Harvey aftermath: Houston 'open for business'; other cities suffering

The aftermath of Hurricane Harvey: Houston is declared as ‘open for business’ but other cities are still suffering’

Photo: The Atlantic
Photo: The Atlantic

Just days after Harvey struck, Mayor of Houston Sylvester Turner struck an optimistic tone on Thursday, declaring that the city is "is open for business." The mayor and other officials pointed to small signs of recovery, such as fewer people in shelters, more bus lines resuming and the city's shipping channel re-opening on a limited basis.

Though parts of Houston still face flooding issues because of standing water, the rest of the city is drying out, says the Mayor. Traffic is returning to the roadways and power has been restored to much of the region. "We are turning the corner," he said.

Flood-stricken southeast Texas, however, was still struggling with a new series of blows that left one city without running water, the operators of a flood-damaged chemical plant warning of additional fires and at least one hospital unable to care for patients. Nearly a week after Hurricane Harvey slammed into the Texas coast, desperate residents remain stranded without food and water in the wake of unprecedented flooding. Meanwhile, authorities continue searching for survivors and made helicopter rescues from rooftops as the death toll from Harvey climbed to at least 47.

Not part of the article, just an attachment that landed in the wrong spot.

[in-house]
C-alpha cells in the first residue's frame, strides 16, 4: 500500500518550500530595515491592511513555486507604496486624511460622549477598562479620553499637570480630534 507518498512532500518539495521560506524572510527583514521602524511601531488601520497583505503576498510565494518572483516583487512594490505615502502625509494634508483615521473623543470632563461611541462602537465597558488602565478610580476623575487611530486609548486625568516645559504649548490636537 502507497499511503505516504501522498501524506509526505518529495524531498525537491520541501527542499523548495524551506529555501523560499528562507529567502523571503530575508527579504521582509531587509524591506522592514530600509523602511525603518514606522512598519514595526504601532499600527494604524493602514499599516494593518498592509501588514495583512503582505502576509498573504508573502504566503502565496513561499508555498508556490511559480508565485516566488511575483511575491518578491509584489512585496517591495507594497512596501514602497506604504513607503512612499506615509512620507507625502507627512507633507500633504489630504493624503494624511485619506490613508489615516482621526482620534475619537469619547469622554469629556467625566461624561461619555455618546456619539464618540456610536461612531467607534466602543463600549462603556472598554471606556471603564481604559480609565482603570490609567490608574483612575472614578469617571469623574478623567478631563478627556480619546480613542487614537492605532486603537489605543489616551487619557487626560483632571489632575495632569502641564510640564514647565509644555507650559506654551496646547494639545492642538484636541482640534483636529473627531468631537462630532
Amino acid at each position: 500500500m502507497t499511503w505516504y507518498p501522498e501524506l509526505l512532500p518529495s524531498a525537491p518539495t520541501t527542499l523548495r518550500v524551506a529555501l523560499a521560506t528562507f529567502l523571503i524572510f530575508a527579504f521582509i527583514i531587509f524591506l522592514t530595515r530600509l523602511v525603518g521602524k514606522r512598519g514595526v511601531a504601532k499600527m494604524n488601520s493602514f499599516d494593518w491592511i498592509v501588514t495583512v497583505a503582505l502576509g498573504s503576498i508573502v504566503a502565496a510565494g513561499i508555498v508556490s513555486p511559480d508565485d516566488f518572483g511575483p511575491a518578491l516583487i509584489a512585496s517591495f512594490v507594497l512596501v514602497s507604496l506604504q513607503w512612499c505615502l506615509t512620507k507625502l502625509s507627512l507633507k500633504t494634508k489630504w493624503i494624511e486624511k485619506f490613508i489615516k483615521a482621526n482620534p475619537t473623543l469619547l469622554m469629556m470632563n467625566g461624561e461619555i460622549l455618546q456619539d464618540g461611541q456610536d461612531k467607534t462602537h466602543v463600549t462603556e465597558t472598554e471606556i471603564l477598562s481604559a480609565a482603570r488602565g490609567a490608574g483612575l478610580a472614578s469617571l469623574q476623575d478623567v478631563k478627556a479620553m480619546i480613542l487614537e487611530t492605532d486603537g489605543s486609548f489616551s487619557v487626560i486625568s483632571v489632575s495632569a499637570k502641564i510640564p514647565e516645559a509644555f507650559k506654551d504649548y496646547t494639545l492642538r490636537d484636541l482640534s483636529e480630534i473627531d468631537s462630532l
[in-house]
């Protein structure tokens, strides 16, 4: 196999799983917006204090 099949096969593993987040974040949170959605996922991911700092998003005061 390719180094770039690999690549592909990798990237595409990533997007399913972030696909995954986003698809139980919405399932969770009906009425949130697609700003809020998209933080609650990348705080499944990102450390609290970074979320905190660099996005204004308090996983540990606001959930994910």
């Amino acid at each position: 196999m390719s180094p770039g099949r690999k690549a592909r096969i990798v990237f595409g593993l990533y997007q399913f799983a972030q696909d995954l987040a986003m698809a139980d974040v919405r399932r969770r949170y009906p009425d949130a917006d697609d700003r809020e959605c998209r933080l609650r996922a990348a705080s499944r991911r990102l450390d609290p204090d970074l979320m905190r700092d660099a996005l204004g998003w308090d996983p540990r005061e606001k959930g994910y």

Across the state, families are searching tirelessly for missing relatives six days after Harvey first pummeled the Texas coast. 

More than 72,000 people have been rescued so far, according to officials.

"We just pray that the body count ... won't rise significantly," Houston Police Chief Art Acevedo said Wednesday.

But Houston received a bit of good news Thursday. The pool level at Barker Reservoir -- which officials feared would overflow -- has peaked and is going down, the Army Corps of Engineers said.

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